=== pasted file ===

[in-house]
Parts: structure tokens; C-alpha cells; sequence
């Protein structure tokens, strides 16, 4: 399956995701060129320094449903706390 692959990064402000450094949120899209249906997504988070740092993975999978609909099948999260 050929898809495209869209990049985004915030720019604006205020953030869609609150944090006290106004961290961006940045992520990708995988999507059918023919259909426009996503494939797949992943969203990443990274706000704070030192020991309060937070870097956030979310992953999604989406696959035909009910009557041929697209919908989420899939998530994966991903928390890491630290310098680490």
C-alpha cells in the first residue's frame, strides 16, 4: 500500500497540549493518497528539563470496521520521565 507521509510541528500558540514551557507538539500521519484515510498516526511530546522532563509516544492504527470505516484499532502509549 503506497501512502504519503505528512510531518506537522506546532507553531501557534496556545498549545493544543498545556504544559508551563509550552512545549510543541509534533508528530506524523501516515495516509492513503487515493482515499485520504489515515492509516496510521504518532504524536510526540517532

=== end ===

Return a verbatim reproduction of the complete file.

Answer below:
[in-house]
Parts: structure tokens; C-alpha cells; sequence
């Protein structure tokens, strides 16, 4: 399956995701060129320094449903706390 692959990064402000450094949120899209249906997504988070740092993975999978609909099948999260 050929898809495209869209990049985004915030720019604006205020953030869609609150944090006290106004961290961006940045992520990708995988999507059918023919259909426009996503494939797949992943969203990443990274706000704070030192020991309060937070870097956030979310992953999604989406696959035909009910009557041929697209919908989420899939998530994966991903928390890491630290310098680490």
C-alpha cells in the first residue's frame, strides 16, 4: 500500500497540549493518497528539563470496521520521565 507521509510541528500558540514551557507538539500521519484515510498516526511530546522532563509516544492504527470505516484499532502509549 503506497501512502504519503505528512510531518506537522506546532507553531501557534496556545498549545493544543498545556504544559508551563509550552512545549510543541509534533508528530506524523501516515495516509492513503487515493482515499485520504489515515492509516496510521504518532504524536510526540517532